Sustainability could be defined as a principle according to which no more should be consumed than can be replenished, regenerated or made available again in the future. Usually we think in macroscopic dimensions of our environment when it comes to sustainability. For me, however, sustainability begins on a much smaller scale, with myself and the sustainable use of my own personal resources, such as time, energy and knowledge. It is time to talk about relics from the industrial age and especially about how effective and sustainable the strict temporal and spatial separation of work and life (as if work were not life!) in terms of eight-hour work days really is.
There is a fundamental misunderstanding around agile. This misunderstanding begins with the title of the Manifesto for Agile Software Development. For too long, many considered software development to be the translation of specifications into code by interchangeable programmers completely disconnected from their customers and their products (and often reinforced by contracts). And this is exactly what many still understand by software development nowadays. Only in shorter cycles. Simply agile. But the authors of the manifesto, all passionate software developers, were concerned with something else. They tried to put software development back at the core of value creation and to eliminate all the waste around this core, all the heavy-weight processes and their manifestation in organizational structures. Their aim was to build software as a long-lived team really owning the product. And there must be no middlemen between team and customers with corresponding artifacts and handovers. Instead, business people and developers must work together on a daily basis to explore the market, the product and the solution space together.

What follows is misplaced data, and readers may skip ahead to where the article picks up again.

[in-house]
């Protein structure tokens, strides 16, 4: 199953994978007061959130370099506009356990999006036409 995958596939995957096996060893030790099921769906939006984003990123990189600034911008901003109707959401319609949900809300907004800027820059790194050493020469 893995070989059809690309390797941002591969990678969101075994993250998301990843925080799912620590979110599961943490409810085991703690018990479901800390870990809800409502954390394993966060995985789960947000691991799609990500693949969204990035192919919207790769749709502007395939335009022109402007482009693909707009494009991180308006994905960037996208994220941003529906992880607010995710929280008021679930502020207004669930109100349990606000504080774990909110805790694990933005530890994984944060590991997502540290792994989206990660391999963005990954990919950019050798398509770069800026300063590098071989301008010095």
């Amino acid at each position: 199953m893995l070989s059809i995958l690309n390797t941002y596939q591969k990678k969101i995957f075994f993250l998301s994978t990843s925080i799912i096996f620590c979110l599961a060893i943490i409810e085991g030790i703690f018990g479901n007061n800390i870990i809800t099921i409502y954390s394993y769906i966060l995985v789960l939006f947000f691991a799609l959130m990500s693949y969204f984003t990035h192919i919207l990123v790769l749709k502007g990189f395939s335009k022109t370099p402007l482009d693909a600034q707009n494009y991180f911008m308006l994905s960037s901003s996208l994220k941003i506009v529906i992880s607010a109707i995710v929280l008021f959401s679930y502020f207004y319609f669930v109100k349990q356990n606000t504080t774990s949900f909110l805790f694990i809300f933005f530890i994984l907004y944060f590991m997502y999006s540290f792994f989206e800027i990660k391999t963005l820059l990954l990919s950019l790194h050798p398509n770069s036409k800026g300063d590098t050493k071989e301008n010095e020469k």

One of the four main propositions of the Manifesto for Agile Software Development is “Customer collaboration over contract negotiation”. And then one principle behind the manifesto say: “Our highest priority is to satisfy the customer through early and continuous delivery of valuable software.” This notion of the customer unfortunately often leads to what Jeff Patton calls the customer-vendor anti-pattern. Especially in large organizations with their own IT departments, this pattern occurs when the Product Owner understands his role as a representative of internal customers and submits requirements to the Development Team for implementation. Understanding customers and their needs is important, but it is only one aspect to make a product successful and exactly that is the task of the product owner. In order to cover all aspects, the Product Owner must not be an ingenious and lonesome decision-maker and not be unilaterally associated with the business, but rather the leader of a team of experts who together take responsibility for the sustainable development of a successful product.
When it comes to agility, most people think of Kanban or Scrum at the team level. And then of course the many scaling frameworks come to mind like LeSS, SAFe, DAD or Nexus. These frameworks primarily address the question of how the work of several or many teams on one or more products can be coordinated and synchronized. Especially in legacy IT landscapes with many dependencies this is a legitimate and frequently asked question, which unfortunately often obscures the far more important question of decoupling, but that is different story. The focus will now be on the question of how to give agile organizations alignment at different flight levels with corresponding planning horizons. And to this end, it is important that strategy remains an empty sphere of action that is filled with content from bottom to top.
Copying Spotify or simply implementing any other blueprint of an agile organization is a fundamental mistake. Not because the models themselves were poor, but because implementing a model of an agile organization that has been chosen or developed by a few managers, experts or consultants from top to bottom contradicts the essential principle of self-organization. Agile organizations are always emergent in the sense that they result from the cooperation of self-organizing teams towards a common vision and are constantly evolving. Therefore, it is crucial for a sustainable agile transformation to withstand the pressure to deliver short-term successes and to empathetically and confidently give people the space and time to learn and grow together. As tempting as blueprints and their large-scale implementation may look, it is precisely this that leads the agile transformation into a dead end.